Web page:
Advisors who refer clients are paid a referral fee negotiated with Securiglobe. If a financial services firm refers a large volume of clients to Securiglobe, they may be given a dedicated toll-free line.
Mr. Lavoie believes offering travel insurance to clients on a referral basis enables advisors to complete their product offering. Like Mr. Ingle, he also believes this is important from a competitive viewpoint, especially when faced with direct insurers. For example, a client might start with buying travel insurance through a financial institution and then start buying their mutual funds through this institution, he says.
The financial risk of not having coverage or inadequate coverage is serious, Mr. Lavoie underlines. If a client gets ill in the U.S., for example, it is easy to rack up a bill of $100,000 or more.
Asked about cases he’s come across, Mr. Lavoie mentioned a man in his late sixties who had no pre-existing medical conditions, but became seriously ill during his stay in the U.S. Over 10 days in a Florida hospital, his bill amounted to more than $400,000. He passed away on the 11th day in hospital. If he didn’t have travel coverage, his family would have been mourning him and dealing with the burden of this heavy medical bill.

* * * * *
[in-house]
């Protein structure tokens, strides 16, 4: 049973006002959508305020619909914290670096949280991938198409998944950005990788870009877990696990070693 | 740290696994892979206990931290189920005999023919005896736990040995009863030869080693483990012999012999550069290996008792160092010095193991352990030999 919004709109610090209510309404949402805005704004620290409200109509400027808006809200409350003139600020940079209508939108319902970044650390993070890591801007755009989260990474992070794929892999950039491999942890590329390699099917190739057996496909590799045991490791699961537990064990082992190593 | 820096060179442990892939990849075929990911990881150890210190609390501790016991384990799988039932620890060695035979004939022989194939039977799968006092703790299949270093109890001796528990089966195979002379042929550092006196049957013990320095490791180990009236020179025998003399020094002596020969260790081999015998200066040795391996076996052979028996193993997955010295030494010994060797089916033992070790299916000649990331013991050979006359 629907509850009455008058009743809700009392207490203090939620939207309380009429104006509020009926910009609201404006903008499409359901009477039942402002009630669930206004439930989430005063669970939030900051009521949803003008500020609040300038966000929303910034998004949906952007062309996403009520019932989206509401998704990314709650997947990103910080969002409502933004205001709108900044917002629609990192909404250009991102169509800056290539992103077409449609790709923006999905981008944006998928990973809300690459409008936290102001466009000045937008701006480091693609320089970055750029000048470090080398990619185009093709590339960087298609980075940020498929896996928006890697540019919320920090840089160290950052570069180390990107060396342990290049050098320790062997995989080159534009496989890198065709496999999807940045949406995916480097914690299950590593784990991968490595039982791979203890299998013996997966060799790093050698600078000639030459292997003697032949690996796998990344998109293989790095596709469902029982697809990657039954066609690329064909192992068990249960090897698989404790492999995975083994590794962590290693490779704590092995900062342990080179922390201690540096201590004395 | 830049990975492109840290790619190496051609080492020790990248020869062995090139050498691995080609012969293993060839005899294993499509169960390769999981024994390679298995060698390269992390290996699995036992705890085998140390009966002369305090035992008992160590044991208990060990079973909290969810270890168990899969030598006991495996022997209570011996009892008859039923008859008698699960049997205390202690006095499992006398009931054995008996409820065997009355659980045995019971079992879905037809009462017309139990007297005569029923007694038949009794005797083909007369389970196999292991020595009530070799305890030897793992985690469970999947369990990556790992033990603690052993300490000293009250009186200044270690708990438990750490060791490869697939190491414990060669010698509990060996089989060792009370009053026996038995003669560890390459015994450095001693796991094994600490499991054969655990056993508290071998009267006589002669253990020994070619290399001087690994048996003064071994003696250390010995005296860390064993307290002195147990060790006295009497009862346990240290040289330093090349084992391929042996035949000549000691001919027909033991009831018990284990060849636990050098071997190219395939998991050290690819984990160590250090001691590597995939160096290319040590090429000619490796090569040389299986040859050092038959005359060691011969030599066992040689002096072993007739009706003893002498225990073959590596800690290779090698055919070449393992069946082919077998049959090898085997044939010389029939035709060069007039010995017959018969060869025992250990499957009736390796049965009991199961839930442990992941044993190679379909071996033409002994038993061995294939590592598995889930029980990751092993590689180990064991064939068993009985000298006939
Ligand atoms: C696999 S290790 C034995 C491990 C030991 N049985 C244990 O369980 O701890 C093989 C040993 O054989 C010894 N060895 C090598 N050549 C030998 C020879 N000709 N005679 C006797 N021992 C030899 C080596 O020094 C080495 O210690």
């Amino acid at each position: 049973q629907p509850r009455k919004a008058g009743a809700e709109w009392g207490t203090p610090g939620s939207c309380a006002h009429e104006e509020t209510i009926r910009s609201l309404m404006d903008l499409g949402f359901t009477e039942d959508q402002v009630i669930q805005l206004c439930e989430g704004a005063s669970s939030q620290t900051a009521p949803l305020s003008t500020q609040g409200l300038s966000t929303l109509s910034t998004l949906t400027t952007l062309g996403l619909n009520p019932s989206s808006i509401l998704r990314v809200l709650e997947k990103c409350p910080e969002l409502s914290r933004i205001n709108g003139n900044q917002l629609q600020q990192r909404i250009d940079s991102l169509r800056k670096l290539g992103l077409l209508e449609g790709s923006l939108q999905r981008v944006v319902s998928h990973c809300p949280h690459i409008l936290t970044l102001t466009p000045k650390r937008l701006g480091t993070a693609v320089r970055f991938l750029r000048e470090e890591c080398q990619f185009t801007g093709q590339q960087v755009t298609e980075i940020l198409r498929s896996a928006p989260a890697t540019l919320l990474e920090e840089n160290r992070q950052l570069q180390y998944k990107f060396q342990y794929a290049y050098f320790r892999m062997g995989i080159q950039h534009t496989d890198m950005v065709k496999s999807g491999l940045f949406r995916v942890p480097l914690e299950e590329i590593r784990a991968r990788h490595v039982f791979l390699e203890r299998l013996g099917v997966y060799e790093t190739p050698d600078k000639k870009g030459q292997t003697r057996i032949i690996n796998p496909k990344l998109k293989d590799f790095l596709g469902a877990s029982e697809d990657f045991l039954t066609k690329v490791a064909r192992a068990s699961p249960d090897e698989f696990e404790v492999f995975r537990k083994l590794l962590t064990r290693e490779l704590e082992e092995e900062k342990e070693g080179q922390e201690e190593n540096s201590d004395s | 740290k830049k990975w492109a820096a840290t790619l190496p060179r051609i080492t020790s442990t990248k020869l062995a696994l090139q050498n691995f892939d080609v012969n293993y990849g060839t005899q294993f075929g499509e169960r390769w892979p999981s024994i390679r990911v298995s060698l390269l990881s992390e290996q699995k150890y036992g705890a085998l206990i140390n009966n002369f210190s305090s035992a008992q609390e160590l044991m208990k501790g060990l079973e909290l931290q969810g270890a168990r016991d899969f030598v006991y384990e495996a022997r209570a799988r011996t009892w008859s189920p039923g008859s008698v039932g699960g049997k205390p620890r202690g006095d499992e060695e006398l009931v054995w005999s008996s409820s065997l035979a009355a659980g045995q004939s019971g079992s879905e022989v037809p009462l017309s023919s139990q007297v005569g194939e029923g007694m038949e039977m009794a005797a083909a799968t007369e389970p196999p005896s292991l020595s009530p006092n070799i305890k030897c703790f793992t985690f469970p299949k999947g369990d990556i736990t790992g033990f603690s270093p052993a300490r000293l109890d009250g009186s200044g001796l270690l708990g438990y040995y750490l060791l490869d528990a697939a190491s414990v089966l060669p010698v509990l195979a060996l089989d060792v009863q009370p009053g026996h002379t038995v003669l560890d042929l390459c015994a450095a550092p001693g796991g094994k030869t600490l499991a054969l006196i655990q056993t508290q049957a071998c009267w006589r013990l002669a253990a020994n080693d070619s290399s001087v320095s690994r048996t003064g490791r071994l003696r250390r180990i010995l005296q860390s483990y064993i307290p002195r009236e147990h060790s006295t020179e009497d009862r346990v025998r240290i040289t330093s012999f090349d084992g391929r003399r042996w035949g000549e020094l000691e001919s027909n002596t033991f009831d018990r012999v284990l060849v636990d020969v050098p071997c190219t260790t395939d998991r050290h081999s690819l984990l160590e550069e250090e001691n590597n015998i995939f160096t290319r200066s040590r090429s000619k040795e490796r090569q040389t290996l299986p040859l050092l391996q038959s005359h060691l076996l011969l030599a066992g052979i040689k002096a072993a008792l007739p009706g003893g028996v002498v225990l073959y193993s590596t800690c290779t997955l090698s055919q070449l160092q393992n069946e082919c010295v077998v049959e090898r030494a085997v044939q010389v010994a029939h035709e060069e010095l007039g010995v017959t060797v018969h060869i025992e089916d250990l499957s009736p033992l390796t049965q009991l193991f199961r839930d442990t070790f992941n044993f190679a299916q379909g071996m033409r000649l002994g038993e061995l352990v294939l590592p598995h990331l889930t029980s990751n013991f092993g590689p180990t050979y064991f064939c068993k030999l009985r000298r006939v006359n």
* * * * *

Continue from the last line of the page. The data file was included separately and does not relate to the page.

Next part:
Mr. Ingle says some Canadians believe that they can travel without insurance coverage and just return to Canada and ignore any U.S. hospital bills. The border does not protect Canadians from such bills, he warns. "The U.S. hospitals can and will collect in Canada."
For average cases, Snowbird coverage is affordable, Mr. Ingle adds. He describes an average Snowbird client as a 65 to 75-year-old with one or two minor chronic conditions who is planning a three to four month stay south of the border. A Snowbird plan for this this average case could cost about $750 to $1000 and that would provide $5 million of coverage, he explains.